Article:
What Punjab CM should learn from Taliban?

How does it feel caught in the eye of the storm? For nearly seven years, the people of the NWFP and the adjacent tribal regions and the security forces braved bombings and terrorist attacks, laying down their lives and offering unprecedented sacrifices. That was, when terrorists had turned the NWFP and the tribal regions into killing fields, while those living further a field to the east in the Punjab and Sindh were lived a relatively unscathed life.

The lull in terrorist attacks during the February, 2008 elections and the months afterwards because of the government’s peace-overtures towards the militants, were followed by a dramatic uptick in deadly bombings that exacerbated human toll with every passing day.

Those have been one of the most difficult times in the history of the NWFP, when every new day brought in more blood and gore. Still, nobody seemed moved in Islamabad and Rawalpindi. Such was the frustration that people began to seriously ask if the NWFP had been abandoned to its fate.

The irony was that while Pakistani militants spilled the blood and slit the throats of their own countrymen, our drawing room intellectuals, right wingers and armchair anchors split their hair if the war being fought in the tribal regions was Pakistan’s own.

That was rubbing salt into the wounds of those in the NWFP suffering the pain of a thousand cuts not just at hand of the militants’ brigades but also the apathy and indifference of their brethren in the rest of Pakistan.

That changed in 2009, when the military establishment finally woke up from its deep slumber to the existential challenge to the state by the aggressive and more ambitious militants menacingly setting their eye on areas across the Indus.

Swat was the turnaround followed by South Waziristan. Newton’s third law of motion says that every action generates an opposite and equal reaction. Holed up in North Waziristan and relatively smaller pockets in Orakzai, Tirah and Mohmand, the militants are now fighting their own survival war. So, it would have been naïve, if not downright stupid, on our part not to expect retaliation; and they will hit where it hurts the more: Punjab.

This, because in the militants’ own calculation; and unfortunately, it was a perception many in the NWFP had come to hold too, due to the seeming indifference to their plight in Punjab and elsewhere, that to change the course of military action, take the battle to the heartland of the military power — the Punjab.

Nor that the militants would think twice before striking anywhere in the NWFP, if an opportunity presents itself. Attacks continue across the length and breadth of the NWFP, though the scale and recurrence of these attacks have, mercifully, shown a remarkable downward trend.

So, should the chief minister of Punjab, Shahbaz Sharif, be surprised over the outrage caused by his appeal to the Taliban to spare his province because both opposed foreign dictation? Does he still wonder, no matter what spin his advisers try to weave around his rather timid statement, why the Taliban are now choosing to hit the citadel of his power; Lahore? And was he taken aback when the military chief, Gen. Ashfaq Parvez Kayani summoned him to Rawalpindi to give him a piece of his mind?

It took the military nearly two years, of course with the much needed crucial and critical support of the political leadership, to turn the tide against the militants by shaping up public opinion, to own this war as Pakistan’s own.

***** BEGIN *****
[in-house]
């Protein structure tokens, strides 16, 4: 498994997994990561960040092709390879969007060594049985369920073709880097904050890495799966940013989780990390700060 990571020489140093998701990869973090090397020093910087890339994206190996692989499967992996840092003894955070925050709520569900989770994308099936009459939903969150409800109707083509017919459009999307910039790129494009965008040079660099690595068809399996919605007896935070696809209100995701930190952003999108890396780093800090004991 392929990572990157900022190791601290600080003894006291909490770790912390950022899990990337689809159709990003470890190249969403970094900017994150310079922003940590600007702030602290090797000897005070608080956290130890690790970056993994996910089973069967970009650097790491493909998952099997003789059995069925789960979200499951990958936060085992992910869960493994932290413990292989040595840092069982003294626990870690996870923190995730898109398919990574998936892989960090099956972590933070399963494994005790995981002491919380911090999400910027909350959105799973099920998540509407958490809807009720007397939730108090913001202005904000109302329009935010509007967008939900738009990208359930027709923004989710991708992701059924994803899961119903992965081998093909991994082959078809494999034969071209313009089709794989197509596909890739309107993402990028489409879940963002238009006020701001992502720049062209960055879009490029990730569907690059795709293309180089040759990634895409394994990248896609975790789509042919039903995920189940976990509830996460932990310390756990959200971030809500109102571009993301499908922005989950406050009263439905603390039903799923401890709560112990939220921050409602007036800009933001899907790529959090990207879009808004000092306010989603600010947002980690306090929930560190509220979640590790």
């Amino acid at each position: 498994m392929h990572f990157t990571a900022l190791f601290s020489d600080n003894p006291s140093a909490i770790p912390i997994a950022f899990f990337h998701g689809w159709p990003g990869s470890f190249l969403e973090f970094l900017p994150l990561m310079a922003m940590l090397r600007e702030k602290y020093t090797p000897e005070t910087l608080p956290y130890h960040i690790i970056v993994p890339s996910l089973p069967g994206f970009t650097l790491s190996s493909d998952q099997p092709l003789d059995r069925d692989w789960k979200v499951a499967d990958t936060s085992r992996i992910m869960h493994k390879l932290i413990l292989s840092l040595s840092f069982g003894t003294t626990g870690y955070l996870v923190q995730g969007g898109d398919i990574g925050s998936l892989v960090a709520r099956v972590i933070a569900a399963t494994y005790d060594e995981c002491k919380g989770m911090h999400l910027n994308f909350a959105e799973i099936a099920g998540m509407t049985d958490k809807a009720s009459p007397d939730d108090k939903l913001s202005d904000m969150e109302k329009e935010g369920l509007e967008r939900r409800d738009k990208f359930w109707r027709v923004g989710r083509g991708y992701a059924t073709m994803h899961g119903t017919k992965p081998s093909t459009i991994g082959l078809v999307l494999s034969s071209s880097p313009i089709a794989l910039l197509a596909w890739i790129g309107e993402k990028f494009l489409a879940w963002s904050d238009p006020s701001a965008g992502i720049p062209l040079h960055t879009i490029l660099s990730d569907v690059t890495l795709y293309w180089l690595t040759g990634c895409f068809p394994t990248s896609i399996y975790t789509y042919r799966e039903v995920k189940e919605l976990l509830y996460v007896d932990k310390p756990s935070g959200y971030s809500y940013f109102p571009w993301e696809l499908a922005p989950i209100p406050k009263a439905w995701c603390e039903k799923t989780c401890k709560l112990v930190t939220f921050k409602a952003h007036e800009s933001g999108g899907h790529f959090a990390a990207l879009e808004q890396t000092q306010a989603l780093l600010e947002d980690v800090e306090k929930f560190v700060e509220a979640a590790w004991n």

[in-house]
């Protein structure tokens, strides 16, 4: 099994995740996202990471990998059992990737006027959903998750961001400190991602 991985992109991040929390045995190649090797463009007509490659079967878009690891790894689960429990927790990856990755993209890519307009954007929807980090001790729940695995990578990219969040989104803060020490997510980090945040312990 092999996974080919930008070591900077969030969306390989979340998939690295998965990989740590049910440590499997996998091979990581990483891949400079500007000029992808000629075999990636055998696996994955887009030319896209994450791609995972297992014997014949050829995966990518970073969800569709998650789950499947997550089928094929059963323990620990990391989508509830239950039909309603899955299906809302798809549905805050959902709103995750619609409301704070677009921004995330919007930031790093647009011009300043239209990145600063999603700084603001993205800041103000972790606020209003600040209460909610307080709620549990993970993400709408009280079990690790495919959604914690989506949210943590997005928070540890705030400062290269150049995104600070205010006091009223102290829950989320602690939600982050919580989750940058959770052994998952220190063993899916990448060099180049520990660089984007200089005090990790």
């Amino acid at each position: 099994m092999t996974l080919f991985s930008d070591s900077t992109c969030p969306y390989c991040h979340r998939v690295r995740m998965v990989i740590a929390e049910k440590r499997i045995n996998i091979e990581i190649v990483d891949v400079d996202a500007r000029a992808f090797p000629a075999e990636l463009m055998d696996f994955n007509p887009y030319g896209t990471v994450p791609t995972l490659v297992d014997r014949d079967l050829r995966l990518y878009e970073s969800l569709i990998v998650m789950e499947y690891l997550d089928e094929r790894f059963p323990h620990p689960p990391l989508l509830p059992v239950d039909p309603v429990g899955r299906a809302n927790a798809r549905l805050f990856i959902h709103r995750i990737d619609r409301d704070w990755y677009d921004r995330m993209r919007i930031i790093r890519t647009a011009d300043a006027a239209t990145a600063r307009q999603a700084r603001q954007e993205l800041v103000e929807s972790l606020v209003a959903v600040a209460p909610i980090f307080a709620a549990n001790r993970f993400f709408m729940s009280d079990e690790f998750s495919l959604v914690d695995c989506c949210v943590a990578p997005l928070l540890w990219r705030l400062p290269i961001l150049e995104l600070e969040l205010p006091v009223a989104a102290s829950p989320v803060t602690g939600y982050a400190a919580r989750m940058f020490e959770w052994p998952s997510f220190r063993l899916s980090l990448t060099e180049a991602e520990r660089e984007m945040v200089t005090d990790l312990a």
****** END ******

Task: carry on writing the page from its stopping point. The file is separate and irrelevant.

So, was Mr Sharif implying that the war that was being fought in the volatile tribal regions of South Waziristan, Bajaur, Khyber, Orakzai and other places is not Pakistan’s own and was being carried out on foreign dictations?

Did he realise what toll would his statement take of the morale of the forces fighting in some of the world’s toughest regions? Did he know how much effort it took to motivate the forces to take on an enemy that claimed to be fighting a holy war in the name of Islam?

Did he know the possible implications his statement could have, for reaching out to the militants to seek reprieve for a province that is a major contributor of manpower to the armed forces?

These are pretty serious questions and that is precisely why the controversy his statement generated refuses to die down. Statesmanship is not just about rendering Faiz Ahmad Faiz, it requires foresight as well. It was therefore, all the more ironical that this could have come from a man, which the establishment once wanted to hoist on Pakistan.

Wonder why, those who have had no love lost for the present dispensation, have now come to like them more than they liked the Sharifs for being the new saviors of the country.

But what is probably more worrying in this whole sordid affair is the ethnic dimension that terrorist incidents have assumed.

That Punjab has been in perpetual self denial about the existence of Punjabi Taliban and what is cooking in its own backyard in southern Punjab will have its own implications for Pakistan’s most populous province and by extension on the whole of the country.

But what has begun to happen does not bode well for national unity — the witch-hunt bordering on ethnic profiling after terrorist attacks in the Punjab and Sindh, when Pashtuns invariably become a suspect and is picked-up for questioning. Sadly, the electronic media cannot exonerate itself from playing up this ethnic dimension.

It is unfortunate that the militants are probably more united than our own political leadership across the broad political spectrum. Instead of seeking a common cause with the militants, the chief minister of Punjab should at least have learnt one thing from the Taliban — their unity. The Taliban may be known by their origin but when it comes to fighting an enemy, they are one, be that in Afghanistan or in Pakistan.

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